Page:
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Prisoner's Rights Law deals with the rights of inmates while behind bars. Many of these laws relate to fundamental human rights and civil liberties.
Cruel and Unusual Punishments – Every inmate has the right to be free under the Eighth Amendment from inhumane treatment or anything that could be considered “cruel and unusual” punishment. Unfortunately, the Eighth Amendment did not clearly define what “cruel and unusual” punishment includes, meaning much of the definition has derived from case law. Generally speaking, any punishment that is considered inhumane treatment, like torture or abuse, or a violation of a person's basic dignity may be considered cruel and unusual within the discretion of the court.
Sexual Harassment or Sex Crimes – Inmates have a right to be free from sexual harassment or sex crimes, like being raped or molested while in custody. This applies to crimes or harassment from both inmates and prison personnel.
Right to Complain About Prison Conditions and Access to the Courts – Inmates have the right both to complain about prison conditions and to voice their concerns to prison officials and the courts.
Disabled Prisoners – Inmates with disabilities are entitled to certain reasonable accommodations under the American with Disabilities Act to ensure they receive the same access to prison facilities as those who are not disabled.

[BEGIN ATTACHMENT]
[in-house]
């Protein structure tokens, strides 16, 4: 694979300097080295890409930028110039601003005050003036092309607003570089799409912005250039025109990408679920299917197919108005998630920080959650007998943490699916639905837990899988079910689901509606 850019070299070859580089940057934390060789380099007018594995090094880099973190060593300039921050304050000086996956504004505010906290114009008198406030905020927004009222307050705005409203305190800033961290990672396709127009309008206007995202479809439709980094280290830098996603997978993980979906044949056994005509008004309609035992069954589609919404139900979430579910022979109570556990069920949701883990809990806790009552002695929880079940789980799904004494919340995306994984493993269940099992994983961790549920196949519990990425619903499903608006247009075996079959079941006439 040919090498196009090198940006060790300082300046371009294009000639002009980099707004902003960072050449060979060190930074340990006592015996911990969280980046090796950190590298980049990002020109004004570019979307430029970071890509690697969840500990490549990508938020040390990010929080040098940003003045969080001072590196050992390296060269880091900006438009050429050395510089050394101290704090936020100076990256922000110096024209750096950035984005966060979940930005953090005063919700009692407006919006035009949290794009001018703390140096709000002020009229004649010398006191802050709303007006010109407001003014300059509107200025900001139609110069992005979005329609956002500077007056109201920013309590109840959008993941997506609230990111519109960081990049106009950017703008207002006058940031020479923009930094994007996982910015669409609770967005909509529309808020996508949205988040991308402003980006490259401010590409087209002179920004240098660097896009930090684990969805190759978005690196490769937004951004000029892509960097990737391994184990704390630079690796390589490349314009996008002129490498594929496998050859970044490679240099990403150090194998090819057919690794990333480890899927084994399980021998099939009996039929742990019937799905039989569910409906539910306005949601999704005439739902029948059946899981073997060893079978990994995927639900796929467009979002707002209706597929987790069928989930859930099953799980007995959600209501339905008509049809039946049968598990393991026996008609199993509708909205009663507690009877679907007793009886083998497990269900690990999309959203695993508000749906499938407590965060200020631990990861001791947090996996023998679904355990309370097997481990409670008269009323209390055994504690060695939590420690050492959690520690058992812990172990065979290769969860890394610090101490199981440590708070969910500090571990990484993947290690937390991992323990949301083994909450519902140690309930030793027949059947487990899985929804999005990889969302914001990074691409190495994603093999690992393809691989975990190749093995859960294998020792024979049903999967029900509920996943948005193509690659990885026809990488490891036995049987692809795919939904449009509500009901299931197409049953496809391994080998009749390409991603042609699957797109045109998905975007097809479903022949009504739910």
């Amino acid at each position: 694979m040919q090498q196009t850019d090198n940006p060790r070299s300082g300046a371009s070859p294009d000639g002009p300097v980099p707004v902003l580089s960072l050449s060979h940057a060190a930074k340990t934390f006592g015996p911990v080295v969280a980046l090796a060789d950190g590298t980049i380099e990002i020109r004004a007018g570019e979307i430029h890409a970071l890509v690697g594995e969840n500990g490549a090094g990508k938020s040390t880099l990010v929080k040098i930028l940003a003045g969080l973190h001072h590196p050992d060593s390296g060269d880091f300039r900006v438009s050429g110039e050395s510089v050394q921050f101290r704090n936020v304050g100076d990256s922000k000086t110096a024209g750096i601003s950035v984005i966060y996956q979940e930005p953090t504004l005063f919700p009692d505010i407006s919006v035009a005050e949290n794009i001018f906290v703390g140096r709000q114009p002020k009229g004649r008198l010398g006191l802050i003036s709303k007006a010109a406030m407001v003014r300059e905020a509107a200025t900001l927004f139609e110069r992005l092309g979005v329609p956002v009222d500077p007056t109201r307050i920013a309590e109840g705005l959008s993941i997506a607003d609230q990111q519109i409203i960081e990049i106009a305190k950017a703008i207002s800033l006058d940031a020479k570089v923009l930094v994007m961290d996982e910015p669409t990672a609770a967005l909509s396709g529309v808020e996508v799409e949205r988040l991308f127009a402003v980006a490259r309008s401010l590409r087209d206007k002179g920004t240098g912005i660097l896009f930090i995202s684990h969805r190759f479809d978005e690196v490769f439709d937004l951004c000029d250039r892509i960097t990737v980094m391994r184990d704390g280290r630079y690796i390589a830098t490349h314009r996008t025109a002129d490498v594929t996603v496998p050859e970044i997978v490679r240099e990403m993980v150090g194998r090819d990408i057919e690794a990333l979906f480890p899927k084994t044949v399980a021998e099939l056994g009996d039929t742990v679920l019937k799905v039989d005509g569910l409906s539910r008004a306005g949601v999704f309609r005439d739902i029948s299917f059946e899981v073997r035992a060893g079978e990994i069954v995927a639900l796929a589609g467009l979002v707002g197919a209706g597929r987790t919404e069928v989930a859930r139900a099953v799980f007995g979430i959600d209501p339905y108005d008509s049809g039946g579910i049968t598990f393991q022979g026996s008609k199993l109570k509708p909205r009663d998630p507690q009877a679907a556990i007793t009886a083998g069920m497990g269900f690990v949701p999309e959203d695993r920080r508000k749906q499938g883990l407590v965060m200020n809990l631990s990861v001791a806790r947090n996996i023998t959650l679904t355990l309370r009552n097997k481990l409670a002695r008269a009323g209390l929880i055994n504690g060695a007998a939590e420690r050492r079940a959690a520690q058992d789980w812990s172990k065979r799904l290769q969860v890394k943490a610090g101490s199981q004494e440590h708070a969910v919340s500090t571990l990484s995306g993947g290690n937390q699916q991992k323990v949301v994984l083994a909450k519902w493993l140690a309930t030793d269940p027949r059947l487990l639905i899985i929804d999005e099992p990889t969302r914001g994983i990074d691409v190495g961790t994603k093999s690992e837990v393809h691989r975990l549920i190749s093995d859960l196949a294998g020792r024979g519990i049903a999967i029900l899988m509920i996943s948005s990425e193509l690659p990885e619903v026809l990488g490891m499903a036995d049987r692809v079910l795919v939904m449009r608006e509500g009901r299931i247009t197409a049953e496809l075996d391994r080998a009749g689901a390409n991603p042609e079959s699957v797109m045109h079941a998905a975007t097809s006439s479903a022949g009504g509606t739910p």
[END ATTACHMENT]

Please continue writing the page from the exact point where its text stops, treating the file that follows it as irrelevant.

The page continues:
Medical and Mental Health Care – Prisoners are entitled to receive medical care and mental health treatment. These treatments are only required to be “adequate,” not the best available or even the standard treatment for those outside of incarceration.
First Amendment Rights – Inmates retain basic First Amendment rights (i.e., free speech and religion), but only to the extent that the exercise of those rights do not interfere with their status as inmates.
Discrimination – Inmates have the right to be free from discrimination while imprisoned. This includes racial segregation, disparate treatment based on ethnicity or religion, or preferences based on age, among others
Alexander, M. (2010). The new Jim Crow: Mass incarceration in the age of colorblindness. New York: New Press.
Neubauer, D. W., & Fradella, H. F. (2011). America's courts and the criminal justice system.
Stuntz, W. J. (2011). The collapse of American criminal justice. Cambridge, Mass: Belknap Press of Harvard University Press
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